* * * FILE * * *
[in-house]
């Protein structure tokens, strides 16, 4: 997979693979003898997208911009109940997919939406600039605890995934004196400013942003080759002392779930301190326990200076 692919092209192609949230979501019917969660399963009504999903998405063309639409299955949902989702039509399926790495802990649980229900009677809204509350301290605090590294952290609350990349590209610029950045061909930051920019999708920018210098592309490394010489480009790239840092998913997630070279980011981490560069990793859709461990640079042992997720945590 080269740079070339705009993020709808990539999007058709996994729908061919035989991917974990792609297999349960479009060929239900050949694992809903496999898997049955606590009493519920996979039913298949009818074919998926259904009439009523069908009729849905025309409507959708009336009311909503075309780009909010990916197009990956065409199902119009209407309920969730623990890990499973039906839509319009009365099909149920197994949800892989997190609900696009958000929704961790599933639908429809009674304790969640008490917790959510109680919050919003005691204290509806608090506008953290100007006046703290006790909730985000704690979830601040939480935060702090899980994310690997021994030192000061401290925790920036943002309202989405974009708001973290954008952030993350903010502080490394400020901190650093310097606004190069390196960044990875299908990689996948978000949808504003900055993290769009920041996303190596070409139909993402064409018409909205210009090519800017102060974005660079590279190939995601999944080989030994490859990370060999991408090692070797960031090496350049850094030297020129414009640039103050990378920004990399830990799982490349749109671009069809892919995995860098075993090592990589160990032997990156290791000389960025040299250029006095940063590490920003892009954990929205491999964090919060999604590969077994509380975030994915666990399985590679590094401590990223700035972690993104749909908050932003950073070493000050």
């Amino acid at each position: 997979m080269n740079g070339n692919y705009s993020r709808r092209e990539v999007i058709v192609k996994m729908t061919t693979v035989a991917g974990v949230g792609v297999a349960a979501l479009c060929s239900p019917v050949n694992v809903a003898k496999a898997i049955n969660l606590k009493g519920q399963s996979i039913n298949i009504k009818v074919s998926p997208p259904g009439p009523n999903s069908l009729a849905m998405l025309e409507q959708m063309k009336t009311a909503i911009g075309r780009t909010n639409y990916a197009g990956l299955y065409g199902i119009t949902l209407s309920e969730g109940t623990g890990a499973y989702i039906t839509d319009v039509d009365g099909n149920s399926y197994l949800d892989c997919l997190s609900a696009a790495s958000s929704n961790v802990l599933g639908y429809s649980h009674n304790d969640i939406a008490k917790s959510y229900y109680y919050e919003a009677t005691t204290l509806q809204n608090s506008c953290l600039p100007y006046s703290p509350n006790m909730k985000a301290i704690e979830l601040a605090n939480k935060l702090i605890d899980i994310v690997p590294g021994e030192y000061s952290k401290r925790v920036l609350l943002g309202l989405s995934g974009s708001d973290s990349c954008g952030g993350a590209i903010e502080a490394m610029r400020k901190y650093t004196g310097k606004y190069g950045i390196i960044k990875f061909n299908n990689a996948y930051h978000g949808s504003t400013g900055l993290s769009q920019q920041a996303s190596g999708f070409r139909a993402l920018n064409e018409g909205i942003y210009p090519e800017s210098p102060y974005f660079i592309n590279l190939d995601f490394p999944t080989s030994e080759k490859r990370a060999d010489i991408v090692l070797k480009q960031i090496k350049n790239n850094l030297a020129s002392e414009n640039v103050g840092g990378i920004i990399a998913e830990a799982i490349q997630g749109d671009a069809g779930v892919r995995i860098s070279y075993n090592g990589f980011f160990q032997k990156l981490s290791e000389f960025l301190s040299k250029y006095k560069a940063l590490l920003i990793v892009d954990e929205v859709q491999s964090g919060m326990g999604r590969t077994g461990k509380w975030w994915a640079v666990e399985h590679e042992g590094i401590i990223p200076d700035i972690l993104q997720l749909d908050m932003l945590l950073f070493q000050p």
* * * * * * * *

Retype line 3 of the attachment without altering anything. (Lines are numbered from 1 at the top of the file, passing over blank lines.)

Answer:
């Amino acid at each position: 997979m080269n740079g070339n692919y705009s993020r709808r092209e990539v999007i058709v192609k996994m729908t061919t693979v035989a991917g974990v949230g792609v297999a349960a979501l479009c060929s239900p019917v050949n694992v809903a003898k496999a898997i049955n969660l606590k009493g519920q399963s996979i039913n298949i009504k009818v074919s998926p997208p259904g009439p009523n999903s069908l009729a849905m998405l025309e409507q959708m063309k009336t009311a909503i911009g075309r780009t909010n639409y990916a197009g990956l299955y065409g199902i119009t949902l209407s309920e969730g109940t623990g890990a499973y989702i039906t839509d319009v039509d009365g099909n149920s399926y197994l949800d892989c997919l997190s609900a696009a790495s958000s929704n961790v802990l599933g639908y429809s649980h009674n304790d969640i939406a008490k917790s959510y229900y109680y919050e919003a009677t005691t204290l509806q809204n608090s506008c953290l600039p100007y006046s703290p509350n006790m909730k985000a301290i704690e979830l601040a605090n939480k935060l702090i605890d899980i994310v690997p590294g021994e030192y000061s952290k401290r925790v920036l609350l943002g309202l989405s995934g974009s708001d973290s990349c954008g952030g993350a590209i903010e502080a490394m610029r400020k901190y650093t004196g310097k606004y190069g950045i390196i960044k990875f061909n299908n990689a996948y930051h978000g949808s504003t400013g900055l993290s769009q920019q920041a996303s190596g999708f070409r139909a993402l920018n064409e018409g909205i942003y210009p090519e800017s210098p102060y974005f660079i592309n590279l190939d995601f490394p999944t080989s030994e080759k490859r990370a060999d010489i991408v090692l070797k480009q960031i090496k350049n790239n850094l030297a020129s002392e414009n640039v103050g840092g990378i920004i990399a998913e830990a799982i490349q997630g749109d671009a069809g779930v892919r995995i860098s070279y075993n090592g990589f980011f160990q032997k990156l981490s290791e000389f960025l301190s040299k250029y006095k560069a940063l590490l920003i990793v892009d954990e929205v859709q491999s964090g919060m326990g999604r590969t077994g461990k509380w975030w994915a640079v666990e399985h590679e042992g590094i401590i990223p200076d700035i972690l993104q997720l749909d908050m932003l945590l950073f070493q000050p």